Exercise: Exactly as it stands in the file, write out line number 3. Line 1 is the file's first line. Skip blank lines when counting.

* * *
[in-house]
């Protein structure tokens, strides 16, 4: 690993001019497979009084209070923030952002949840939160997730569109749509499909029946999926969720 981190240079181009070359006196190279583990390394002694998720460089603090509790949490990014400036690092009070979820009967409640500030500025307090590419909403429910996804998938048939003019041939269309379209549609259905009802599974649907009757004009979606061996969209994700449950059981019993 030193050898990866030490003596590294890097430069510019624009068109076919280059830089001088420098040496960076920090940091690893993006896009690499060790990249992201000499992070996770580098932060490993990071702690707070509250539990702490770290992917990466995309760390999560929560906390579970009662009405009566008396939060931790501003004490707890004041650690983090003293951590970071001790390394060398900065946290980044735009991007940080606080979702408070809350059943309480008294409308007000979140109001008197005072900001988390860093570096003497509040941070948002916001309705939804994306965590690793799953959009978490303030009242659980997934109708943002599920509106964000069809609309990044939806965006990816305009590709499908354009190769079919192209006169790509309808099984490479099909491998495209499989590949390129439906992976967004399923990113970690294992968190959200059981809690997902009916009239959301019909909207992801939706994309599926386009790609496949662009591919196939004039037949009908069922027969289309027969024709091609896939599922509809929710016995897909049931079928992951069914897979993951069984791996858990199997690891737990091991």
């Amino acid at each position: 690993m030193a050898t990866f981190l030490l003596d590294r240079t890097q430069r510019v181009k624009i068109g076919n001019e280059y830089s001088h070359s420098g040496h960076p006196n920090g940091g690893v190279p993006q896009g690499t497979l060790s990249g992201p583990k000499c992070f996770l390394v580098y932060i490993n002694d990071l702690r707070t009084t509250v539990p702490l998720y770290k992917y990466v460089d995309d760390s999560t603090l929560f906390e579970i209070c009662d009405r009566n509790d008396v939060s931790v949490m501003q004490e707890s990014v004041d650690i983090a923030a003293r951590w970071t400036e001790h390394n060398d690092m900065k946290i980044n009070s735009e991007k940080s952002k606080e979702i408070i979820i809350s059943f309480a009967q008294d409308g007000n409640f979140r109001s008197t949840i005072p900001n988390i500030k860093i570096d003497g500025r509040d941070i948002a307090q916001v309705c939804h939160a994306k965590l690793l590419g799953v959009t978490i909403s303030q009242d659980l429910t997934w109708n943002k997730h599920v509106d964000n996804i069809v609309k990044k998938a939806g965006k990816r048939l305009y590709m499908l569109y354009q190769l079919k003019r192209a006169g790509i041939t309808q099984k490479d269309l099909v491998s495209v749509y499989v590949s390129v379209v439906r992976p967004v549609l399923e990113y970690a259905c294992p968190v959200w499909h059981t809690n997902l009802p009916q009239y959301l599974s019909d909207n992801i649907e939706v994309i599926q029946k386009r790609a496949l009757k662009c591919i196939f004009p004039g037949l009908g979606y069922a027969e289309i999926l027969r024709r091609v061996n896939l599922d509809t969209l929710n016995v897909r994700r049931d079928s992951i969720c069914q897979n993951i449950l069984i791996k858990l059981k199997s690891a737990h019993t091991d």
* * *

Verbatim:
């Amino acid at each position: 690993m030193a050898t990866f981190l030490l003596d590294r240079t890097q430069r510019v181009k624009i068109g076919n001019e280059y830089s001088h070359s420098g040496h960076p006196n920090g940091g690893v190279p993006q896009g690499t497979l060790s990249g992201p583990k000499c992070f996770l390394v580098y932060i490993n002694d990071l702690r707070t009084t509250v539990p702490l998720y770290k992917y990466v460089d995309d760390s999560t603090l929560f906390e579970i209070c009662d009405r009566n509790d008396v939060s931790v949490m501003q004490e707890s990014v004041d650690i983090a923030a003293r951590w970071t400036e001790h390394n060398d690092m900065k946290i980044n009070s735009e991007k940080s952002k606080e979702i408070i979820i809350s059943f309480a009967q008294d409308g007000n409640f979140r109001s008197t949840i005072p900001n988390i500030k860093i570096d003497g500025r509040d941070i948002a307090q916001v309705c939804h939160a994306k965590l690793l590419g799953v959009t978490i909403s303030q009242d659980l429910t997934w109708n943002k997730h599920v509106d964000n996804i069809v609309k990044k998938a939806g965006k990816r048939l305009y590709m499908l569109y354009q190769l079919k003019r192209a006169g790509i041939t309808q099984k490479d269309l099909v491998s495209v749509y499989v590949s390129v379209v439906r992976p967004v549609l399923e990113y970690a259905c294992p968190v959200w499909h059981t809690n997902l009802p009916q009239y959301l599974s019909d909207n992801i649907e939706v994309i599926q029946k386009r790609a496949l009757k662009c591919i196939f004009p004039g037949l009908g979606y069922a027969e289309i999926l027969r024709r091609v061996n896939l599922d509809t969209l929710n016995v897909r994700r049931d079928s992951i969720c069914q897979n993951i449950l069984i791996k858990l059981k199997s690891a737990h019993t091991d």